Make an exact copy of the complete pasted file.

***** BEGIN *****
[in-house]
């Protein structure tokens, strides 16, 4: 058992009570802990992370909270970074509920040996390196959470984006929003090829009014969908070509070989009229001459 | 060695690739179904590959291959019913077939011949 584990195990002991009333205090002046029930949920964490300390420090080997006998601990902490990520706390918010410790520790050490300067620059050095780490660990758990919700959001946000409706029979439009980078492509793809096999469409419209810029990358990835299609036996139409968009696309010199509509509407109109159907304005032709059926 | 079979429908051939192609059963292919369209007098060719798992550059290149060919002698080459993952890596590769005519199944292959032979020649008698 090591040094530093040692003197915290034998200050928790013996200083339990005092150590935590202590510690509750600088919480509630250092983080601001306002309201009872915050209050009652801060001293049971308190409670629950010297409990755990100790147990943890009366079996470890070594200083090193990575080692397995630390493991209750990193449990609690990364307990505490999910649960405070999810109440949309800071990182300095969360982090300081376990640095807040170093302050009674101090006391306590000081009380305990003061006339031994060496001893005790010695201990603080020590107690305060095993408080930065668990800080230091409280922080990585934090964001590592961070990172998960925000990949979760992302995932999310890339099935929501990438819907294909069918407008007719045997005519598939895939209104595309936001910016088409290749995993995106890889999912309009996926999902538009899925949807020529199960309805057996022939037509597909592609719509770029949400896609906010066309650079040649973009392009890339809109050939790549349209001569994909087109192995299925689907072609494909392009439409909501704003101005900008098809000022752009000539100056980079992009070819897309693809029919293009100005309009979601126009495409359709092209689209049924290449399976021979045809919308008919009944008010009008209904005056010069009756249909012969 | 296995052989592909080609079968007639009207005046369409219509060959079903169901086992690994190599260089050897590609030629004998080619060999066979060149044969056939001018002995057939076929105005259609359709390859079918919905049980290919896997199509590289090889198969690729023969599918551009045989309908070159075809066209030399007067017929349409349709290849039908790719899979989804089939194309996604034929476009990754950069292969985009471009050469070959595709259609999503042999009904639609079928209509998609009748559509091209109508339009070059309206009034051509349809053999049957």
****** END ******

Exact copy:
[in-house]
């Protein structure tokens, strides 16, 4: 058992009570802990992370909270970074509920040996390196959470984006929003090829009014969908070509070989009229001459 | 060695690739179904590959291959019913077939011949 584990195990002991009333205090002046029930949920964490300390420090080997006998601990902490990520706390918010410790520790050490300067620059050095780490660990758990919700959001946000409706029979439009980078492509793809096999469409419209810029990358990835299609036996139409968009696309010199509509509407109109159907304005032709059926 | 079979429908051939192609059963292919369209007098060719798992550059290149060919002698080459993952890596590769005519199944292959032979020649008698 090591040094530093040692003197915290034998200050928790013996200083339990005092150590935590202590510690509750600088919480509630250092983080601001306002309201009872915050209050009652801060001293049971308190409670629950010297409990755990100790147990943890009366079996470890070594200083090193990575080692397995630390493991209750990193449990609690990364307990505490999910649960405070999810109440949309800071990182300095969360982090300081376990640095807040170093302050009674101090006391306590000081009380305990003061006339031994060496001893005790010695201990603080020590107690305060095993408080930065668990800080230091409280922080990585934090964001590592961070990172998960925000990949979760992302995932999310890339099935929501990438819907294909069918407008007719045997005519598939895939209104595309936001910016088409290749995993995106890889999912309009996926999902538009899925949807020529199960309805057996022939037509597909592609719509770029949400896609906010066309650079040649973009392009890339809109050939790549349209001569994909087109192995299925689907072609494909392009439409909501704003101005900008098809000022752009000539100056980079992009070819897309693809029919293009100005309009979601126009495409359709092209689209049924290449399976021979045809919308008919009944008010009008209904005056010069009756249909012969 | 296995052989592909080609079968007639009207005046369409219509060959079903169901086992690994190599260089050897590609030629004998080619060999066979060149044969056939001018002995057939076929105005259609359709390859079918919905049980290919896997199509590289090889198969690729023969599918551009045989309908070159075809066209030399007067017929349409349709290849039908790719899979989804089939194309996604034929476009990754950069292969985009471009050469070959595709259609999503042999009904639609079928209509998609009748559509091209109508339009070059309206009034051509349809053999049957």